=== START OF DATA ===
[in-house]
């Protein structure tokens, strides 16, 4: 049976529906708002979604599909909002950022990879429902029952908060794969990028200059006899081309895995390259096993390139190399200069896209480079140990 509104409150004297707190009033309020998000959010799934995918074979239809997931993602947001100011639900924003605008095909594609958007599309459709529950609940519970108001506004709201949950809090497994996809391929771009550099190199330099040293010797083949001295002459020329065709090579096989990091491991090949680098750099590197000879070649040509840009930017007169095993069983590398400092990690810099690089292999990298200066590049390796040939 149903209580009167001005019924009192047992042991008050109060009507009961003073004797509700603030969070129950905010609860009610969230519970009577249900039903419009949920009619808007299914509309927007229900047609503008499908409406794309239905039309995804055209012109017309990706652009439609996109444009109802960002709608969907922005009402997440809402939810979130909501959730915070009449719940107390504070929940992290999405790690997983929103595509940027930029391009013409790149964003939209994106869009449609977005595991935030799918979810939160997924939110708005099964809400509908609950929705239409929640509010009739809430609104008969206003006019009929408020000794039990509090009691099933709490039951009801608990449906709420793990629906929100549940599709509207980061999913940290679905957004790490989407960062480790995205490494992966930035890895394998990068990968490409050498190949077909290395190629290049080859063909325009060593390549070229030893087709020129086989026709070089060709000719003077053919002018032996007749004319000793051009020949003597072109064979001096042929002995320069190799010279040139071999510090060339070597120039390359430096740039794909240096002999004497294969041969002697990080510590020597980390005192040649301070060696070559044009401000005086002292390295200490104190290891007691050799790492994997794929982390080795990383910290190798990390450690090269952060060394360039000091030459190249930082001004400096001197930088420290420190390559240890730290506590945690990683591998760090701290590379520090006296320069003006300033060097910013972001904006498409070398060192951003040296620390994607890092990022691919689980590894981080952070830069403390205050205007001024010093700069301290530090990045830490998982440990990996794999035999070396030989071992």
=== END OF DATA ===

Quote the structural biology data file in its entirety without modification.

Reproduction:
[in-house]
């Protein structure tokens, strides 16, 4: 049976529906708002979604599909909002950022990879429902029952908060794969990028200059006899081309895995390259096993390139190399200069896209480079140990 509104409150004297707190009033309020998000959010799934995918074979239809997931993602947001100011639900924003605008095909594609958007599309459709529950609940519970108001506004709201949950809090497994996809391929771009550099190199330099040293010797083949001295002459020329065709090579096989990091491991090949680098750099590197000879070649040509840009930017007169095993069983590398400092990690810099690089292999990298200066590049390796040939 149903209580009167001005019924009192047992042991008050109060009507009961003073004797509700603030969070129950905010609860009610969230519970009577249900039903419009949920009619808007299914509309927007229900047609503008499908409406794309239905039309995804055209012109017309990706652009439609996109444009109802960002709608969907922005009402997440809402939810979130909501959730915070009449719940107390504070929940992290999405790690997983929103595509940027930029391009013409790149964003939209994106869009449609977005595991935030799918979810939160997924939110708005099964809400509908609950929705239409929640509010009739809430609104008969206003006019009929408020000794039990509090009691099933709490039951009801608990449906709420793990629906929100549940599709509207980061999913940290679905957004790490989407960062480790995205490494992966930035890895394998990068990968490409050498190949077909290395190629290049080859063909325009060593390549070229030893087709020129086989026709070089060709000719003077053919002018032996007749004319000793051009020949003597072109064979001096042929002995320069190799010279040139071999510090060339070597120039390359430096740039794909240096002999004497294969041969002697990080510590020597980390005192040649301070060696070559044009401000005086002292390295200490104190290891007691050799790492994997794929982390080795990383910290190798990390450690090269952060060394360039000091030459190249930082001004400096001197930088420290420190390559240890730290506590945690990683591998760090701290590379520090006296320069003006300033060097910013972001904006498409070398060192951003040296620390994607890092990022691919689980590894981080952070830069403390205050205007001024010093700069301290530090990045830490998982440990990996794999035999070396030989071992």